Mental health days. Meeting-free times. Companies are adding new benefits to help workers cope

A few months into working remotely, Jamie Coakley noticed a worrisome trend at her company: 70% of employees had not taken more than two days off since the beginning of the year.

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© Ian Berry/CNN

“We were going to run into a brick wall pretty soon,” said Coakley, vice president of people at IT solutions company Electric.


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The company changed to a flexible vacation policy, but that still wasn’t enough. Employees were working longer hours, having a hard time disconnecting from work and felt perpetually behind.

So Electric announced over the summer that the entire company would close on the first Friday of every month for a mental health and wellness day.

Giving everybody the day off means the work doesn’t pile up while you’re off and it eliminates the fear of missing out on something.

With everything going on this year, mental health has become a major

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Mental health support helps USC students cope with stress and anxiety

College should be a time when students grow, make new friends and explore their passions. But Americans of college age increasingly report that they feel anxious or lonely — and that was before the upheaval of COVID-19.

USC students can’t hug a friend they see on campus. No longer can they collapse on a couch to share a pizza together or drop by a classmate’s apartment for a Minecraft marathon. University administrators know it hurts, and they understand.

“Many students have shared with us the kinds of reactions they are having: a sense of grief, loss and even frustration,” said Sarah Van Orman, chief health officer for USC Student Health. Safeguarding the physical health of students is important, especially during the pandemic, she said. But USC leaders also are committed to protecting students’ mental and emotional health and helping them build resilience.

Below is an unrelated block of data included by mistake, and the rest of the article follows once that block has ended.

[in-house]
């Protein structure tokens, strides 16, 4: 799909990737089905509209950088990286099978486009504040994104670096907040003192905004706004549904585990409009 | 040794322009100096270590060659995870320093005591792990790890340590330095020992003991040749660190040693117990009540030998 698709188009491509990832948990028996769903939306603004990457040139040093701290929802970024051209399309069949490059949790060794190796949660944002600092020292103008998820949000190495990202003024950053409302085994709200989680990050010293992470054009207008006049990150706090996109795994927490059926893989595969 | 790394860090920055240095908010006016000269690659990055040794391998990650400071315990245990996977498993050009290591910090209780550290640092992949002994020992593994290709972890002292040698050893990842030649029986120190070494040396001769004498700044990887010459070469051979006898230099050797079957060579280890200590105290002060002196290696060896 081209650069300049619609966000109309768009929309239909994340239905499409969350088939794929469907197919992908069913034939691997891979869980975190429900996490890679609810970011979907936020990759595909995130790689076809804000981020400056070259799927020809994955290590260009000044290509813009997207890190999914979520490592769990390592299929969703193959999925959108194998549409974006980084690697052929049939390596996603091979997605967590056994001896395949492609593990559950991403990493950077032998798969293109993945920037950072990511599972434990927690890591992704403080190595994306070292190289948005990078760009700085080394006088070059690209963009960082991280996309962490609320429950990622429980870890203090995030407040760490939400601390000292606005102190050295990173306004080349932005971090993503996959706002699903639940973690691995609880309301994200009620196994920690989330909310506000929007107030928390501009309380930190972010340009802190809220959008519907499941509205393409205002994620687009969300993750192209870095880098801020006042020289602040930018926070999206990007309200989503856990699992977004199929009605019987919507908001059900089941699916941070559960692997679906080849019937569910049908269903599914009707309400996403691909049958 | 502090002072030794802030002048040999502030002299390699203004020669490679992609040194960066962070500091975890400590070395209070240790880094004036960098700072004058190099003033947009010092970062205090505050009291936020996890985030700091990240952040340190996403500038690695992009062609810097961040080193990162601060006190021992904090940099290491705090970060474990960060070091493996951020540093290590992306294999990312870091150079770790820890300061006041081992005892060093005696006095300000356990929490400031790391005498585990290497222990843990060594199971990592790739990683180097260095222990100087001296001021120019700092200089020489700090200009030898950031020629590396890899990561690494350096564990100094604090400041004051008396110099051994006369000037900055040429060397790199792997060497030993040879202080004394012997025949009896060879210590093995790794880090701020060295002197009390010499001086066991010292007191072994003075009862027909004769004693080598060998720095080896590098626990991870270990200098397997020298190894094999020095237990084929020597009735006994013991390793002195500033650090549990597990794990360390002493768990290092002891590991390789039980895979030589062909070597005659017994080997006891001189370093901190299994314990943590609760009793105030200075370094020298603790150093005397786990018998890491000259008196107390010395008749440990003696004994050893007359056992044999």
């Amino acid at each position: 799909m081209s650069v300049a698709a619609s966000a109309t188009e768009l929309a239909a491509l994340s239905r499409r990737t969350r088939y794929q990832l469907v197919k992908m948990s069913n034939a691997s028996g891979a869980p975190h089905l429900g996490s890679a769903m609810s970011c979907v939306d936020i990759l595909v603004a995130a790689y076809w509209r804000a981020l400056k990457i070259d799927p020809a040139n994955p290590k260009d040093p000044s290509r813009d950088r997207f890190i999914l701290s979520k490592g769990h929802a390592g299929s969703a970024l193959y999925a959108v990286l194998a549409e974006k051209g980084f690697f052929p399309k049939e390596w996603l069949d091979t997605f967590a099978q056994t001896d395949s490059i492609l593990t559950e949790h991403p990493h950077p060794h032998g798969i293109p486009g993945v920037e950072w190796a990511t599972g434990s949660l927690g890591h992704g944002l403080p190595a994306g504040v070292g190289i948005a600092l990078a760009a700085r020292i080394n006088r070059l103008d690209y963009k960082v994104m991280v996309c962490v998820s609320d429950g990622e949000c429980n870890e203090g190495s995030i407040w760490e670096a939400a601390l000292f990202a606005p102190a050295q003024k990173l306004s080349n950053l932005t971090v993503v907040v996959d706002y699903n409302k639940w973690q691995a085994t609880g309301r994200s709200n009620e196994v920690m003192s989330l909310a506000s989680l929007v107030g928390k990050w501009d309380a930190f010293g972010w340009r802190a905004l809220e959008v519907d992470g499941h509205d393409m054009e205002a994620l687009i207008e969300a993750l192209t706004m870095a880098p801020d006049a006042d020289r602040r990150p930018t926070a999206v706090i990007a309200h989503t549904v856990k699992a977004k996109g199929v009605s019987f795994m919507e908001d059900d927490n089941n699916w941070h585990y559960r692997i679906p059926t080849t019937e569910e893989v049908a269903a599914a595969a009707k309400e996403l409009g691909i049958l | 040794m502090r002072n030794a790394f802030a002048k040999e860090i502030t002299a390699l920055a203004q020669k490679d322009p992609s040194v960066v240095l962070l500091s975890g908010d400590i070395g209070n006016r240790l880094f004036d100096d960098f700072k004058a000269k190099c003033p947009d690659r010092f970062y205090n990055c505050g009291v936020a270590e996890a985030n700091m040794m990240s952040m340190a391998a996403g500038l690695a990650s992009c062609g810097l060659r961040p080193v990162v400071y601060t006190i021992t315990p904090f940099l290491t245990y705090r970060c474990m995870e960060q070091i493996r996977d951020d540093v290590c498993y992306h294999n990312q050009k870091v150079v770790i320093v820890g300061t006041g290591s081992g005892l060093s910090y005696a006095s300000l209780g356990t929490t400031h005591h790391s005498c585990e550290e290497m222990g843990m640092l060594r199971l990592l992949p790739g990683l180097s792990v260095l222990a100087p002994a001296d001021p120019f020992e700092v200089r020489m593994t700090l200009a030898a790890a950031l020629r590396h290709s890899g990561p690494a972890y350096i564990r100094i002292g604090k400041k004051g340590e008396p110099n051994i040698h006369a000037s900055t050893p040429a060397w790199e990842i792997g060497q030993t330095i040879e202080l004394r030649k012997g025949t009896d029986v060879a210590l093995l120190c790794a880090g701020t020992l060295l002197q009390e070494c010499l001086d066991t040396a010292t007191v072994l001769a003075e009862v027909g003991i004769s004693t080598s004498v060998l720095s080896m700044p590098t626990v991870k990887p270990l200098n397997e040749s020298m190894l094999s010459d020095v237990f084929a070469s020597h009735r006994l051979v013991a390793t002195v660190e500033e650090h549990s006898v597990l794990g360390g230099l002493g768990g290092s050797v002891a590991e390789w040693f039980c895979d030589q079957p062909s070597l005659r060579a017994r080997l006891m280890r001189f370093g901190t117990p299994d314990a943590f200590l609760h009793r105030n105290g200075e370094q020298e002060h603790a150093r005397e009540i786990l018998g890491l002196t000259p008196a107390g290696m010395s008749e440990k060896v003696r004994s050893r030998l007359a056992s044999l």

That’s why USC students now have 85 psychiatrists,

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Healthcare providers around Bangladesh receive mental health support to cope with COVID-19 – Bangladesh

“Recently, I have felt that a distance has developed between me and my son. He is not behaving with me like before. I think this is because during the last four months, I have had to repeatedly be isolated after serving in a ward with COVID-19 patients.”

These words spoken by a Bangladeshi midwife are something that healthcare professionals around the world can currently relate to. The COVID-19 pandemic has placed an unprecedented burden on the personal and professional lives of those working in the health sector. High risk of infection, extreme pressure to perform at work, shortages of necessary equipment and lack of ability to spend time with family and friends are all posing a serious threat to the mental health of those saving lives amidst this crisis.

To address this problem, the Government of Bangladesh has taken the initiative to provide mental health support to health service providers

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